In and beyond the Academy
Series: Critical Issues in the Future of Learning and Teaching, Volume: 23 Volume Editors: Pamela Burnard, Elizabeth Mackinlay, David Rousell, and Tatjana Dragovic
by Kristof Fenyvesi, Christopher Brownell
In 1736–1737 the French mathematician Pierre Louis Moreau de Maupertuis (1698–1759) and the Swedish astronomer Anders Celsius (1701–1744) travelled together to Lapland or, more precisely, to the Tornio River Valley, to settle the scientific question of the shape of the Earth, and Celsius was there to test his new ideas for a thermometer. This chapter tells the story of how the historians of mathematics and science, Osmo Pekonen and Johan Stén from Finland, use this piece of scientific history to reconnect contemporary culture to less known scientific and artistic contributions from the ‘Age of Enlightenment’. With a commitment to multi-sensory exposition, these contemporary researchers, together with the education expert, Kristof Fenyvesi launched the Hallå [Hello] STEAM program, a series of Swedish-Finnish STEAM learning days in Finnish schools, offering various STEAM (integrated science, technology, engineering, arts and mathematics) activities, partially based on historical connections between art and science in the Swedish-Finnish context. They took on the persona of eighteenth-century scholars, artists, clergy and more so they could provide Finnish schoolchildren an unusual experience of their own Finnish-Swedish intellectual history. An interview with one of the key figures of the Hallå STEAM project, Osmo Pekonen, is presented to highlight the story of a researcher working towards the goal of legitimacy but doing so against the grain of traditional research and dissemination practice.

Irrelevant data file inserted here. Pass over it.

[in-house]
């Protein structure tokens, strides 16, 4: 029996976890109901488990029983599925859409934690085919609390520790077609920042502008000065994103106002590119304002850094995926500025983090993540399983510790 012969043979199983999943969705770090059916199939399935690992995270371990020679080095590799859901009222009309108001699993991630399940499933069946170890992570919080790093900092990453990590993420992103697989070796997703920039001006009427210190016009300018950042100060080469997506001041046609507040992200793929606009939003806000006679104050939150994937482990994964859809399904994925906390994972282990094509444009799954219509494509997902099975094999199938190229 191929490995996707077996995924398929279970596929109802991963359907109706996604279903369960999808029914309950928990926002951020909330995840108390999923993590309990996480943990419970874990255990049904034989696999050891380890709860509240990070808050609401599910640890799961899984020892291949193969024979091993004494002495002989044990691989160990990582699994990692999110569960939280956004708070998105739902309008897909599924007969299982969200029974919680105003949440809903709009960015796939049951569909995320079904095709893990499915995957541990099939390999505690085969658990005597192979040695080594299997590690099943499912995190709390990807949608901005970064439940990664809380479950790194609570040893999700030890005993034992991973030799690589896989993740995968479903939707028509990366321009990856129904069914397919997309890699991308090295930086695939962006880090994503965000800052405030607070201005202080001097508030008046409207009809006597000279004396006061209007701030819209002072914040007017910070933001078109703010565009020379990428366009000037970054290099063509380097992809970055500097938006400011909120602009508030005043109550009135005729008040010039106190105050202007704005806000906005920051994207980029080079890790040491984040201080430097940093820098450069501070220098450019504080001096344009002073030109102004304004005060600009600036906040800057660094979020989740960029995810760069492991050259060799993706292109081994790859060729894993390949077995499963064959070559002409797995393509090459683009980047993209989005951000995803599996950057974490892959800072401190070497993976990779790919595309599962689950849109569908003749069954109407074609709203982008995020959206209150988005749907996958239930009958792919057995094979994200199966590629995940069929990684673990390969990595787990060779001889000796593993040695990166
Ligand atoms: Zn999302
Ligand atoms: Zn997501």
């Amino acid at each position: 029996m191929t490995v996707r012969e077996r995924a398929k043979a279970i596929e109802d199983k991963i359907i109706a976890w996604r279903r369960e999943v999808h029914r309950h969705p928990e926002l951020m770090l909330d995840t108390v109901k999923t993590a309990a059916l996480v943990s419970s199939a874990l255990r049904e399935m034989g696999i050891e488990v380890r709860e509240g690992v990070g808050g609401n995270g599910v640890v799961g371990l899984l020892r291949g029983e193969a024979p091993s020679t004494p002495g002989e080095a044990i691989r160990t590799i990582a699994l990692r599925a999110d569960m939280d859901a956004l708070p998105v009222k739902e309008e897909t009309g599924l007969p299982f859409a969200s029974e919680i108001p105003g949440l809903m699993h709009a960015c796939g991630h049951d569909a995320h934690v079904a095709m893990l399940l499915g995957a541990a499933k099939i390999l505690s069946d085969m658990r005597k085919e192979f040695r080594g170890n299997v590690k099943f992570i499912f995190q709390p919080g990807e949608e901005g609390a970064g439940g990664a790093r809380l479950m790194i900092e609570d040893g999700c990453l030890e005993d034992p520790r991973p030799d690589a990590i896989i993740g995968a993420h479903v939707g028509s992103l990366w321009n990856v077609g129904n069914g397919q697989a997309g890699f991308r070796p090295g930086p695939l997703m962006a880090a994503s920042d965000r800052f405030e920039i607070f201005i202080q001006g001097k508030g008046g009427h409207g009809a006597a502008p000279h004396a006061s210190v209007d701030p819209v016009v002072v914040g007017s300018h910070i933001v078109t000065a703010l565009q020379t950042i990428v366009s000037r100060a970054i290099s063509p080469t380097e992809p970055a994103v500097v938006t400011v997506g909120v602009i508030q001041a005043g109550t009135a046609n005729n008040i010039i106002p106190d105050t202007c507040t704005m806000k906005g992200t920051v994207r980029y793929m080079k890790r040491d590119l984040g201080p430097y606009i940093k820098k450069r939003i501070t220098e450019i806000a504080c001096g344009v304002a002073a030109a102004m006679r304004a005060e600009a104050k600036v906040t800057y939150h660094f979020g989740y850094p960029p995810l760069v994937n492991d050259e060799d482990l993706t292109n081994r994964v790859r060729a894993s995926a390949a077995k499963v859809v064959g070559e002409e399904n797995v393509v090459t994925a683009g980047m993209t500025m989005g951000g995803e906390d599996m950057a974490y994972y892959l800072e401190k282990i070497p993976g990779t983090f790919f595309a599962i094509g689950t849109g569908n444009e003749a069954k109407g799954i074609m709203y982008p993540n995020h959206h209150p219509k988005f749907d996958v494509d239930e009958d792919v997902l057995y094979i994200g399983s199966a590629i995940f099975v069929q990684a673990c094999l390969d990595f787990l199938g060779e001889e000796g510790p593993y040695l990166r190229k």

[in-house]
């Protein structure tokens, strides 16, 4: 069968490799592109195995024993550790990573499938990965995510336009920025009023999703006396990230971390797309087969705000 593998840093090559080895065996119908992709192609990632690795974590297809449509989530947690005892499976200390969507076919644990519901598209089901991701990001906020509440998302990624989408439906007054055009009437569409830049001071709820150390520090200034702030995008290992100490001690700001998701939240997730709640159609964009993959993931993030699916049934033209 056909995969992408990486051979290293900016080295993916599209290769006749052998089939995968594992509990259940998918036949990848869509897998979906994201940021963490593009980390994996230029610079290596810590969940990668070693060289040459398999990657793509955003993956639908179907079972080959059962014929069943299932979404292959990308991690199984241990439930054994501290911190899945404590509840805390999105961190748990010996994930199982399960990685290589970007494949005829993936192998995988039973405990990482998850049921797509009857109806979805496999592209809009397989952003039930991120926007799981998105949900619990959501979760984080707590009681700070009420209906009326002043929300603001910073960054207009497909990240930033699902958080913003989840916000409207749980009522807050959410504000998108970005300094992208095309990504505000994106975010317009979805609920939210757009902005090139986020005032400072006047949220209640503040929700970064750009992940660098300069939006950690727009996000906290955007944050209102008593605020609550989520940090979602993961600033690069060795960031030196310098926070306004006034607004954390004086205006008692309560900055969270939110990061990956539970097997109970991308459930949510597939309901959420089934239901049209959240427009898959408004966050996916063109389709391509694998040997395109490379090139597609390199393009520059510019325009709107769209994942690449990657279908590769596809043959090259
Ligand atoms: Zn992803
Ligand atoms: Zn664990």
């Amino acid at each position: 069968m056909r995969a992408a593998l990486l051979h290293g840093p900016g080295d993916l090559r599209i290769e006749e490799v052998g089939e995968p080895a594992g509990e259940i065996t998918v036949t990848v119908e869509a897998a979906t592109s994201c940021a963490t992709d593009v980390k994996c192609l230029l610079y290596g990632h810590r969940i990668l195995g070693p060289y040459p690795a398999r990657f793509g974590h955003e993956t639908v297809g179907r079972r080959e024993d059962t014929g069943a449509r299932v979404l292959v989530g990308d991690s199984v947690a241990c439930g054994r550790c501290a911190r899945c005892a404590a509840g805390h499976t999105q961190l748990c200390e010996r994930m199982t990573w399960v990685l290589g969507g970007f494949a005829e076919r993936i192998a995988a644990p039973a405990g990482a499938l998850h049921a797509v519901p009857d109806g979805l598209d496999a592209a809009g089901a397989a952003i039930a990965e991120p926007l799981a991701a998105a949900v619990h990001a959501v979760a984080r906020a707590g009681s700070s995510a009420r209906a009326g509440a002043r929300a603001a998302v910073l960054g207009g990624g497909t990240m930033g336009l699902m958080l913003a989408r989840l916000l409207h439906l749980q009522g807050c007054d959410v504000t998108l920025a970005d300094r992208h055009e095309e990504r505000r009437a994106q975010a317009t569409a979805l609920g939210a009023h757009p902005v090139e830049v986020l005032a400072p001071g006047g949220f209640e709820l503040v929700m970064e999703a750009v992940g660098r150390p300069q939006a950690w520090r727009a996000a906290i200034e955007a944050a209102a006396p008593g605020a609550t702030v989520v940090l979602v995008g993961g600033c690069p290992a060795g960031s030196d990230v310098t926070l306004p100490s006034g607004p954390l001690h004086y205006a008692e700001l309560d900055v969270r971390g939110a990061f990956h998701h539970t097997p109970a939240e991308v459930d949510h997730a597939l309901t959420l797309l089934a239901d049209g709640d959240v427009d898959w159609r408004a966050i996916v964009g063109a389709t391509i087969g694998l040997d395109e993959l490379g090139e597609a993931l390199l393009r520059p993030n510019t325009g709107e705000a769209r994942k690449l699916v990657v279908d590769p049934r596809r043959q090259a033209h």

Book review by The Guardian
The book was featured at The Guardian in the 4th of June 2022 edition here.
Finland’s Hallå Steam programme introduces students to the French mathematician Pierre Louis Moreau de Maupertuis and the Swedish scientist Anders Celsius via a “performative recasting of history, science, art, language and education”. It explores the discoveries that resulted from their 18th-century expedition to Lapland, including Celsius’s experiments for a new thermometer and Maupertuis’s efforts to prove the shape of the Earth.